A mother has been cleared of murdering her three babies by a jury at Reading Crown Court.
There were cheers as the jury acquitted 35-year-old pharmacist Trupti Patel - who put both hands over her mouth and let out a sob as she was cleared of three counts of murder.
Mrs Patel, from Maidenhead, Berkshire, denied killing her sons Amar and Jamie, and daughter Mia between 1997 and 2001 - none of them survived beyond three months.
Outside the court she said she was "absolutely delighted".
"Words can't describe how we've been feeling. It should never have come to court."
After the verdict, the NSPCC called for an overhaul of the way child death cases are investigated.
Mrs Patel's solicitor, Margaret Taylor, said in a statement: "Trupti Patel has spent the last year in torment.
"She walks from the court a free woman.
"She wants to publicly acknowledge the tremendous support she has received from her husband, friends and family."
The jury of 10 men and one woman acquitted Mrs Patel shortly after being sent out to deliberate on Wednesday, following a six-and-a-half week trial.
Her family and friends erupted with a cheer of "yes" from the public gallery as the verdicts were announced.
'Jury should decide'
Mrs Patel closed her eyes and began to shake as the verdicts on Amar and Jamie were read out but began sobbing when the jury foreman gave the not guilty verdict on Mia.
Mrs Patel was arrested following the death of Mia, the third of her children to die.
She denied she had smothered her babies or restricted their breathing by squeezing their chests.
A spokesman for Thames Valley Police defended the force's decision to investigate.
"We took a decision that there was evidence which a jury should have an opportunity to decide on, as has now occurred," he said.
The NSPCC has now called for an overhaul of the way child deaths are investigated.
Chris Cloke, of the NSPCC, said: "Sometimes it can be very difficult to ascertain why infants die.
'Back to normality'
"It is therefore absolutely vital that these tragic incidents are properly investigated without stigmatising parents.
"The NSPCC wants to see systematic review and analysis of all child deaths by teams made up of health experts, police and social service professionals."
Joyce Epstein, director of the Foundation for the Study of Infant Deaths, said most sudden infant deaths were natural and that there was a high risk of it happening with more than one child in a family.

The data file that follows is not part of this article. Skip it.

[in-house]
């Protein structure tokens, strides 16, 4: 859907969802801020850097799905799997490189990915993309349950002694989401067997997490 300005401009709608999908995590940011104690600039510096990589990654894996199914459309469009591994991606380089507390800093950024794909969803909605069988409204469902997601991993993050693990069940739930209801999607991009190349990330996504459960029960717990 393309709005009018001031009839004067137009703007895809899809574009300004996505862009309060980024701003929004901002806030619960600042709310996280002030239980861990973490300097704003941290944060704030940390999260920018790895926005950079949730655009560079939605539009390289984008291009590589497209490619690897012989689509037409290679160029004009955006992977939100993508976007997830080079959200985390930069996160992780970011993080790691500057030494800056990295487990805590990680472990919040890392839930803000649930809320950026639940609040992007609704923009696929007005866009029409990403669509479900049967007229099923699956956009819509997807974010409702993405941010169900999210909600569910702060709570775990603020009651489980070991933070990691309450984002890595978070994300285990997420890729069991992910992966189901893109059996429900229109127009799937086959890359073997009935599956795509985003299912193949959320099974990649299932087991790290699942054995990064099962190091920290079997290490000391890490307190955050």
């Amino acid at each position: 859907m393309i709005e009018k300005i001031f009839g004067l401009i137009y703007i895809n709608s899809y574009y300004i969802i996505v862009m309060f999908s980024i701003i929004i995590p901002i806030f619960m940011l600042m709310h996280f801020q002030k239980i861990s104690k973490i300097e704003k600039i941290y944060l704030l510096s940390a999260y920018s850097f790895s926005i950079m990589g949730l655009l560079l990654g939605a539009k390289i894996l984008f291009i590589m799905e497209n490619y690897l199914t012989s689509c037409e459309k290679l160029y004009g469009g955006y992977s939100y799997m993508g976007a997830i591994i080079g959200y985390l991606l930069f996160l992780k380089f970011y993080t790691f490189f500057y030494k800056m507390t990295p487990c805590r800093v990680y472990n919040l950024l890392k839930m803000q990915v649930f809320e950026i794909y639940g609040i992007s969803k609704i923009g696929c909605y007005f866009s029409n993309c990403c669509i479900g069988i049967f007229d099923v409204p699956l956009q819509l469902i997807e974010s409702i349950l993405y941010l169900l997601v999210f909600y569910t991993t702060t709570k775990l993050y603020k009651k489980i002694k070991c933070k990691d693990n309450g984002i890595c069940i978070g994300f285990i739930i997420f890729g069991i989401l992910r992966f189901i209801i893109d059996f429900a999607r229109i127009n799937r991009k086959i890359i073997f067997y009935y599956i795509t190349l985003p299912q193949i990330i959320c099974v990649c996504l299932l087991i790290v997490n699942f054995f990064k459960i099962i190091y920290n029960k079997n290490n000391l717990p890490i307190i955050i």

"Unfortunately, there is a current eagerness by some to view all sudden and unexpected deaths with suspicion, particularly where there is a second death in the family," she said.
Mrs Patel said they now wanted to "get back to some sort of normality" and said of her family: "They have never wavered. And that's what families are all about."
Each day for six weeks Trupti Patel walked into Reading Crown Court to hear the deaths of each of her three babies discussed in the most distressing detail.
Accused of their murder, she sat in the dock listening intently to the evidence, her extended family just a few feet away in the public gallery.
Throughout they have been united in insisting she is not capable of killing her children. On Wednesday, the jury agreed.
The tragedy of this case runs deep. Not only has Trupti Patel had three babies die for sudden unexplained reasons, but she has then been acccused of their murders.
Her son Amar died in December 1997 at three months of age. Two years later Jamie died at just two weeks and one day old.
They were said to be cot deaths, but when Mia died in June 2001 the family was put under investigation. She was three weeks and one day old. She also had four fractured ribs.
The prosecution claimed that Trupti Patel had squeezed the life from her tiny daughter, but during the trial doctors said the ribs might have been fractured as paramedics tried to resuscitate her on the way to hospital.
It is entirely possible that research in the next few years will explain all sorts of diseases that we can't explain at the moment.
At the heart of the case is the assertion made by medical experts for the prosecution that cot death does not run in families, but murder does.
The defence disagreed and Mrs Patel's 80-year-old grandmother travelled from India to give evidence. She lost five babies for unexplained reasons.
There is also scientific evidence that cot death runs in some families.
Dr David Drucker is a microbiologist at Manchester University. He along with colleagues has discovered a faulty gene which means the immune system of some babies doesn't work well enough to fight everyday illnesses.
"The baby will respond less well to infection," he said.
"It will respond less well to toxins made by infecting organisms and if those toxins are very poisonous, which they are, then it's not so surprising that some of the babies with what's been called the cot death gene are more vulnerable.
"You would expect them to die with higher frequency than babies who don't have the so-called cot death gene."
It's a complex area of medicine and doctors still have along way to go before they understand the causes of cot death.